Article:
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Sex Offenses: Consensual - Bigamy

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Bigamy was another crime originally punished by ecclesiastical authorities. At the beginning of the seventeenth century, it became a part of the secular law in England, and has been a part of the criminal law of every state. It is generally the crime of having more than one spouse simultaneously. The second or both marriages become void, but in addition, the offense is punishable as a crime, ordinarily as a felony. There are two unusual elements to the crime. First, at common law, a spouse absent on the high seas for seven years could be presumed dead, and a remarriage at that point could not be bigamous even if the first spouse later returned from sea. Some states have a similar statutory provision, usually permitting a presumption of death after a five-year unexplained absence. Second, bigamy at common law was a strict liability crime. This means that a person with a perfectly reasonable belief either that a first spouse was dead or that a divorce from a first spouse was valid, could still be convicted of bigamy if that good-faith belief was in fact in error. However, states in the second half of the twentieth century have generally added a defense of reasonable mistake with respect to those two facts. The Model Penal Code recommends allowing that defense, arguing that there was no apparent reason for the common law strict liability tradition.

To understand bigamy prosecutions better, it may help to understand the reasons a person may commit bigamy. It may be as a matter of right or principle, as where a person's religion or culture practices open bigamy. While bigamy (or any other form of polygamy) is prohibited in most of the Judeo-Christian tradition, in the Islamic faith, which accounts for a substantial portion of the world's population, there is no traditional prohibition on polygamy. Bigamy is part of the criminal law of the United States apparently because it is an offense to Judeo-Christian faiths. The argument that codifying this perspective constitutes impermissible religious bias has been rejected twice by the U.S. Supreme Court (Reynolds v. United States, Cleveland v. United States). The Court considered the issue as early as 1878 in light of a now defunct Mormon practice of polygamy. That Mormon practice has been the cause for the only sustained controversy over polygamy in U.S. history. The federal government effectively conditioned Utah's entry into the union on Mormon retreat from the practice, in light of substantial public fervor against the Mormon marriage practices. The Model Penal Code actually proposes that states consider ordinary bigamy a misdemeanor, but a felony if it is done "in purported exercise of the right of plural marriage," pointedly singling out those few remaining Mormons who believe in polygamy, as well as those from other cultures who accept polygamy. Those from cultures accepting polygamy would receive more severe treatment than one who simply commits a fraud on a spouse who is unaware of a prior marriage. No state actually adopted the misdemeanor/felony distinction proposed in the Model Penal Code, but the proposal indicates one of the factors animating the criminal law in this area. The harm, then, is presumably moral offense to nonparties.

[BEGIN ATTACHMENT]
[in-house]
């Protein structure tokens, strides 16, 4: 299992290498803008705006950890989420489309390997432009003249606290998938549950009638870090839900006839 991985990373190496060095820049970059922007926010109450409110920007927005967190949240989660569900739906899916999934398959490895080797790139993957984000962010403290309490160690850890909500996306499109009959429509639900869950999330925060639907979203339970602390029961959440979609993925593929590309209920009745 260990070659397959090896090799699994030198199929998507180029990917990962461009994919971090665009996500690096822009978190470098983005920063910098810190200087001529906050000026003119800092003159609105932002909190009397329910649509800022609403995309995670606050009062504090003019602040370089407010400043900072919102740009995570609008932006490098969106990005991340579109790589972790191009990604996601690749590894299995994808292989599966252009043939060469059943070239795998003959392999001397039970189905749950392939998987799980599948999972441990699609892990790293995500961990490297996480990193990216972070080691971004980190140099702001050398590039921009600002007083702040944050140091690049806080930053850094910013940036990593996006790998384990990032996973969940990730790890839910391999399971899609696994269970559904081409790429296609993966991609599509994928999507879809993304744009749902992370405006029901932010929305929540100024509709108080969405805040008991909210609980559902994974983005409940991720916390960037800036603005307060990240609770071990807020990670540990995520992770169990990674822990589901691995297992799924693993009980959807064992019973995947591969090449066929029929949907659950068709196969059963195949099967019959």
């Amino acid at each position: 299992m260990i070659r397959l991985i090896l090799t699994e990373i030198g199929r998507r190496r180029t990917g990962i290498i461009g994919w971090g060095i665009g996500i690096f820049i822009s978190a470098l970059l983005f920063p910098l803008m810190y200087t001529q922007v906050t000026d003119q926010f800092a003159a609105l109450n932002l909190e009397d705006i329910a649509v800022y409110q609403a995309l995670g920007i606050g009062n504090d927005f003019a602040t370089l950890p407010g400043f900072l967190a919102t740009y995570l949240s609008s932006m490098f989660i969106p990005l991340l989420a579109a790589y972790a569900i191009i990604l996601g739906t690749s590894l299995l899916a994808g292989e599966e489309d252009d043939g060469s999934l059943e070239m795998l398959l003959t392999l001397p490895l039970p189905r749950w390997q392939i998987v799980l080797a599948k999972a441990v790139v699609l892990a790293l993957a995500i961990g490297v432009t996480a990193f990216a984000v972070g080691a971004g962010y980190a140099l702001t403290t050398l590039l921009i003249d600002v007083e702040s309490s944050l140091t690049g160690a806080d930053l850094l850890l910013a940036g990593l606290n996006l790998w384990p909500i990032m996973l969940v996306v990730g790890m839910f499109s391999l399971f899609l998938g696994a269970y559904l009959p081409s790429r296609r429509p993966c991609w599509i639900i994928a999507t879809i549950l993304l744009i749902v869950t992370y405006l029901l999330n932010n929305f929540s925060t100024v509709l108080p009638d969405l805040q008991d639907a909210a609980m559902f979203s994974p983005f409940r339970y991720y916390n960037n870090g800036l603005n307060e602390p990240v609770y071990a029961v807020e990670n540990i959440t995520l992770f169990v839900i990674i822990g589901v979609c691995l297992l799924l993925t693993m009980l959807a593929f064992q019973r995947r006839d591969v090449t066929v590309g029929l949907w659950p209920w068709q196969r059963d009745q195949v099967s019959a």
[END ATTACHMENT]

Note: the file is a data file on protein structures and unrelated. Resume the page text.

A person might instead practice bigamy because that person wishes to commit a fraud on one or both spouses, by disappearing from a spouse's life with joint assets, and later contracting a new marriage without either spouse knowing of the other's existence. There are even occasional cases of spouses conducting both marriages simultaneously and secretly, each family believing that the bigamist's job requires frequent travel away from home. In these cases there are real financial and emotional victims in the person of the unknowing spouse, and bigamy prosecutions have been used to protect these individuals from confidence men. Or a person may commit bigamy because a first marriage is over and a second is desired, but the first marriage is difficult to dissolve legally for some reason. This final reason accounted for many cases of bigamy before the availability of no-fault divorce. Bigamy, then, was simply serial marriage relationships parallel to divorce and remarriage. Now that divorce can be easily obtained in almost every state, this bigamous practice is less prevalent.

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